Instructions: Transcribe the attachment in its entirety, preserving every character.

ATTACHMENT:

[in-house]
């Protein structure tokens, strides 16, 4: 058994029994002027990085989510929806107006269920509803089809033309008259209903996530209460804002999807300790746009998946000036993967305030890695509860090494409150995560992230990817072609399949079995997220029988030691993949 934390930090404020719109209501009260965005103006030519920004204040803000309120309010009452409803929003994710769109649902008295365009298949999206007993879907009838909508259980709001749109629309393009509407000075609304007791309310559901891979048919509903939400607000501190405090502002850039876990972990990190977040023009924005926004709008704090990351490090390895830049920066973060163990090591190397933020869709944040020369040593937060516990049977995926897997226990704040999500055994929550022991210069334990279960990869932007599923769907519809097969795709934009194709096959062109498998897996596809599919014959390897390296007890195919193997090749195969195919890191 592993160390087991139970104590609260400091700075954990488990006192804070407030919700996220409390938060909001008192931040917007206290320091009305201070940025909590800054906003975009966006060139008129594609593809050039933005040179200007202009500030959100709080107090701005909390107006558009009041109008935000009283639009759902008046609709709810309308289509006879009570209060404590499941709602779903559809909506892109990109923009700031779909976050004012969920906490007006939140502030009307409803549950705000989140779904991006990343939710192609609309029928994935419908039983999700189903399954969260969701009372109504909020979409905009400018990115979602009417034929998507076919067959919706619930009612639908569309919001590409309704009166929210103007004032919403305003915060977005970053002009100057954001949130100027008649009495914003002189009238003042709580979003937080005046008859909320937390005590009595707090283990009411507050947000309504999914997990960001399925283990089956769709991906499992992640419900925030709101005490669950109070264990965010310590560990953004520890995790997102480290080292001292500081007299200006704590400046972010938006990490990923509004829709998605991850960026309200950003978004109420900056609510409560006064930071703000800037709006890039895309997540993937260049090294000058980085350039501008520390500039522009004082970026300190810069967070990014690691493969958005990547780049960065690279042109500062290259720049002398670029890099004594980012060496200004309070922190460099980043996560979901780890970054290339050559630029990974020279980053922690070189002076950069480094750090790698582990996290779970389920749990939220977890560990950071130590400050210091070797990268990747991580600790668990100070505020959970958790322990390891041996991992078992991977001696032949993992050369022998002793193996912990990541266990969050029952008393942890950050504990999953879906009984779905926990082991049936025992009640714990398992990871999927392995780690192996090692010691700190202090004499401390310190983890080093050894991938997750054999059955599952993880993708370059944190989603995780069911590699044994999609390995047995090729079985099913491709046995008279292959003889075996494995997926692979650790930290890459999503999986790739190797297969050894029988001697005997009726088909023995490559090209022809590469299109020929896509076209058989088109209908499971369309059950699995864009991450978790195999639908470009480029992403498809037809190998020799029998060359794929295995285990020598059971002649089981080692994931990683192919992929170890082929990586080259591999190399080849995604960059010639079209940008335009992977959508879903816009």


[in-house]
């Protein structure tokens, strides 16, 4: 058994029994002027990085989510929806107006269920509803089809033309008259209903996530209460804002999807300790746009998946000036993967305030890695509860090494409150995560992230990817072609399949079995997220029988030691993949 934390930090404020719109209501009260965005103006030519920004204040803000309120309010009452409803929003994710769109649902008295365009298949999206007993879907009838909508259980709001749109629309393009509407000075609304007791309310559901891979048919509903939400607000501190405090502002850039876990972990990190977040023009924005926004709008704090990351490090390895830049920066973060163990090591190397933020869709944040020369040593937060516990049977995926897997226990704040999500055994929550022991210069334990279960990869932007599923769907519809097969795709934009194709096959062109498998897996596809599919014959390897390296007890195919193997090749195969195919890191 592993160390087991139970104590609260400091700075954990488990006192804070407030919700996220409390938060909001008192931040917007206290320091009305201070940025909590800054906003975009966006060139008129594609593809050039933005040179200007202009500030959100709080107090701005909390107006558009009041109008935000009283639009759902008046609709709810309308289509006879009570209060404590499941709602779903559809909506892109990109923009700031779909976050004012969920906490007006939140502030009307409803549950705000989140779904991006990343939710192609609309029928994935419908039983999700189903399954969260969701009372109504909020979409905009400018990115979602009417034929998507076919067959919706619930009612639908569309919001590409309704009166929210103007004032919403305003915060977005970053002009100057954001949130100027008649009495914003002189009238003042709580979003937080005046008859909320937390005590009595707090283990009411507050947000309504999914997990960001399925283990089956769709991906499992992640419900925030709101005490669950109070264990965010310590560990953004520890995790997102480290080292001292500081007299200006704590400046972010938006990490990923509004829709998605991850960026309200950003978004109420900056609510409560006064930071703000800037709006890039895309997540993937260049090294000058980085350039501008520390500039522009004082970026300190810069967070990014690691493969958005990547780049960065690279042109500062290259720049002398670029890099004594980012060496200004309070922190460099980043996560979901780890970054290339050559630029990974020279980053922690070189002076950069480094750090790698582990996290779970389920749990939220977890560990950071130590400050210091070797990268990747991580600790668990100070505020959970958790322990390891041996991992078992991977001696032949993992050369022998002793193996912990990541266990969050029952008393942890950050504990999953879906009984779905926990082991049936025992009640714990398992990871999927392995780690192996090692010691700190202090004499401390310190983890080093050894991938997750054999059955599952993880993708370059944190989603995780069911590699044994999609390995047995090729079985099913491709046995008279292959003889075996494995997926692979650790930290890459999503999986790739190797297969050894029988001697005997009726088909023995490559090209022809590469299109020929896509076209058989088109209908499971369309059950699995864009991450978790195999639908470009480029992403498809037809190998020799029998060359794929295995285990020598059971002649089981080692994931990683192919992929170890082929990586080259591999190399080849995604960059010639079209940008335009992977959508879903816009």